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Inject Morphine Where Necessary

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Inject Morphine Where Necessary

Each platoon had stretcher bearers. Stretcher bearers wore a white band with a red cross on their shoulder to indicate to the enemy that they were not armed and that they were protected by the Geneva Convention, which has long since, I think, gone out the window, but at that time was still effective. And the stretcher bearers had little syringe-like tubes, they could stick a needle into the patient and squeeze it and inject morphine, where necessary. So the first thing that patient saw was a stretcher bearer with his morphine, if necessary, and his bandages which he carried lots of. And two stretcher bearers would pick the casualty up on a stretcher and bring him back to the regimental aid post. The regimental aid post was central to the line. And that was, and the regimental aid, the medical doctor of the unit, was in the RAP, the regimental aid post. And the first thing I saw was the stretcher bearer bring in the casualty, and put him down on the ground or floor or wherever I was. I would check him over and they would explain what they had done, and I would do whatever was necessary further than that. But my important, the important thing I had to do was examine the patient fully and find out all the things that were the matter with him, put them on a tag and fasten it on his uniform and then get the patient transferred to a jeep and send the jeep back to the casualty clearing station which would be further back the line. Casualty clearing station then, that was this field ambulance around the casualty clearing station. They would examine and if they needed plasma or something like that or a cast they would apply the cast to the plasma, check the bandaging and so on, and then they would decide whether he should go by plane to an English hospital or stay there and just be treated locally or go to a small hospital further back or at a larger hospital, depending. Different hospitals had different functions, and there were surgical units that usually were in hospitals, but also there were advanced surgical units sometimes. They were sent up and they were attached to casualty clearing stations for a time. That’s the way the whole thing was, to get the patient back, back, and at the right point, get them treated and then back in the field when they could make it.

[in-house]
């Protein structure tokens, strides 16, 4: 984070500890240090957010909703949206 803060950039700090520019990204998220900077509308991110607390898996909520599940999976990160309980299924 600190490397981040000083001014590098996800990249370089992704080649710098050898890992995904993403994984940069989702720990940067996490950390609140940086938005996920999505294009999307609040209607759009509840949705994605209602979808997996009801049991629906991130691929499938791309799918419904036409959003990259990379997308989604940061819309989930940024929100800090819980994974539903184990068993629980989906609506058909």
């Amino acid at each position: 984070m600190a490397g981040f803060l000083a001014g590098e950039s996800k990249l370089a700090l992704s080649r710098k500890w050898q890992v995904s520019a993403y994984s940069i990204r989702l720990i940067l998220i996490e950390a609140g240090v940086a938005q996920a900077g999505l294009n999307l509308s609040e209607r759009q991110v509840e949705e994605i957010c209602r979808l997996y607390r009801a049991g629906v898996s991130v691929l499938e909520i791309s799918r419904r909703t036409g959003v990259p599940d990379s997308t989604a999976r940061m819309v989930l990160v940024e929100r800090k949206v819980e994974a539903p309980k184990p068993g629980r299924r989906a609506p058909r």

Dr. Theal describes the steps involved in moving the wounded back to the appropriate level of care.

Dr. Gordon Irvine Theal

Dr. Theal was born in Grimsby, Ontario on April 2, 1916. His father, a farmer, operated a feed mill and later became a grocer, at which time Dr. Theal was old enough to help in the family business. At the insistence of some friends, he enrolled in Queens University’s medical school in Toronto. With the outbreak of war, he joined the Officer Training Corps. After graduating, Dr. Theal married and moved to British Columbia, where he went from camp to camp, encouraging enlistment in the regular forces. After shipping overseas and a couple postings in England, he was shipped to France during the D-Day invasion. His brigade accompanied the Allied advance from France to Holland. During this time, Dr. Theal and his team performed triage. This was the first contact the wounded had with a doctor and he would provide emergency medical treatment before the wounded moved back to the larger field hospitals. After completing his tour, Dr. Theal returned home to Ontario, to his wife and daughter, and took up private practice. He currently resides in Courtney, British Columbia.

Meta Data
Veterans Affairs Canada
Person Interviewed:
Dr. Gordon Irvine Theal
War, Conflict or Mission:
Second World War
Royal Canadian Army Medical Corps

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